President Donald Trump on Tuesday warned North Korea against making any further threats to the United States, threatening that they will be "met with fire and fury like the world has never seen."
"North Korea best not make any more threats to the United States," Trump told reporters just before a briefing on the opioid crisis at his resort in Bedminster, N.J. "They will be met with fire and fury like the world has never seen.
"He has been very threatening beyond a normal statement," the president said, referring to dictator Kim Jong-un's promise Monday to "make the U.S. pay dearly" for the latest round of United Nations sanctions approved Saturday.
"And, as I said, they will be met with fire, fury, and, frankly, power — the likes of which the world has never seen before."
Kim's regime said Monday that the United States would "make the U.S. pay dearly for all the heinous crime it commits against the state and people of this country" after Saturday's 15-0 sanctions vote.
"We will, under no circumstances, put the nukes and ballistic rockets on negotiating table," the Korean Central News Agency reported.
"Neither shall we flinch even an inch from the road to bolstering up the nuclear forces chosen by ourselves, unless the hostile policy and nuclear threat of the U.S. against the DPRK are fundamentally eliminated."
In addition, The Washington Post reported Tuesday that the Defense Intelligence Agency has concluded that Pyongyang has small nuclear warheads that can fit inside its intercontinental ballistic missiles.
With the confidential assessment, North Korea crossed a key threshold toward becoming a full-fledged nuclear power, the Post reports.
"The IC [intelligence community] assesses North Korea has produced nuclear weapons for ballistic missile delivery, to include delivery by ICBM-class missiles," the DIA report says.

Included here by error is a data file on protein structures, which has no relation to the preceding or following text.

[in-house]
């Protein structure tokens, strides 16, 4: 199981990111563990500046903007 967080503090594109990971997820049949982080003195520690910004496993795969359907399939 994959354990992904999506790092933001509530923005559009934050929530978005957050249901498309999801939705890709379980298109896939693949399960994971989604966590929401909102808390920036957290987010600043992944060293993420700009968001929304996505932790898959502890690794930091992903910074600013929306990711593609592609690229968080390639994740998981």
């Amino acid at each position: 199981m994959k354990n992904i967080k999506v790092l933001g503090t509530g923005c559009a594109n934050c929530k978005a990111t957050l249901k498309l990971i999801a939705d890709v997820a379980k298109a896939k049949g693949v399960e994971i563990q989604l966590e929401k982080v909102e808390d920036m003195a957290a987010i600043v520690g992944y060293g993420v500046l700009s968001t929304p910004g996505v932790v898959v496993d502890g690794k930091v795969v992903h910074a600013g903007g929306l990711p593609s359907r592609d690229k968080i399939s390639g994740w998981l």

North Korea may have as many as 60 nuclear weapons in its arsenal, the Post reports, though some analysts disagree on that number.
The U.N. Security Council on Saturday slapped Pyongyang with tough new sanctions aimed at cutting its export revenue by as much as $1 billion a year.
The resolution was drafted by the United States and was backed by China, Russia, South Korea and Japan.
The sanctions banned all exports of coal, iron and iron ore, lead and lead ore, as well as fish and seafood by the cash-starved state — stripping North Korea of a third of its export earnings estimated at $3 billion per year.
Earlier Tuesday, President Trump called for "tough and decisive" action against North Korea on Twitter:
Earlier on Tuesday, Japan's Defense Ministry said "It is conceivable that North Korea's nuclear weapons program has already considerably advanced and it is possible that North Korea has already achieved the miniaturisation of nuclear weapons and has acquired nuclear warheads."
North Korea has made no secret of its plans to develop a nuclear-tipped missile capable of striking the United States and has ignored international calls to halt its nuclear and missile programmes.
North Korea says its intercontinental ballistic missiles (ICBMs) are a legitimate means of defense against perceived U.S. hostility. It has long accused the United States and South Korea of escalating tensions by conducting military drills.
U.S. stocks fell, with the S&P 500 at a session low after Trump’s comment, while a widely followed measure of stock market anxiety spiked higher and was on track to close at a one-month high. The U.S. dollar index slightly pared gains as the safe-haven yen strengthened against the U.S. currency.
Reuters contributed to this report.
© 2023 Newsmax. All rights reserved.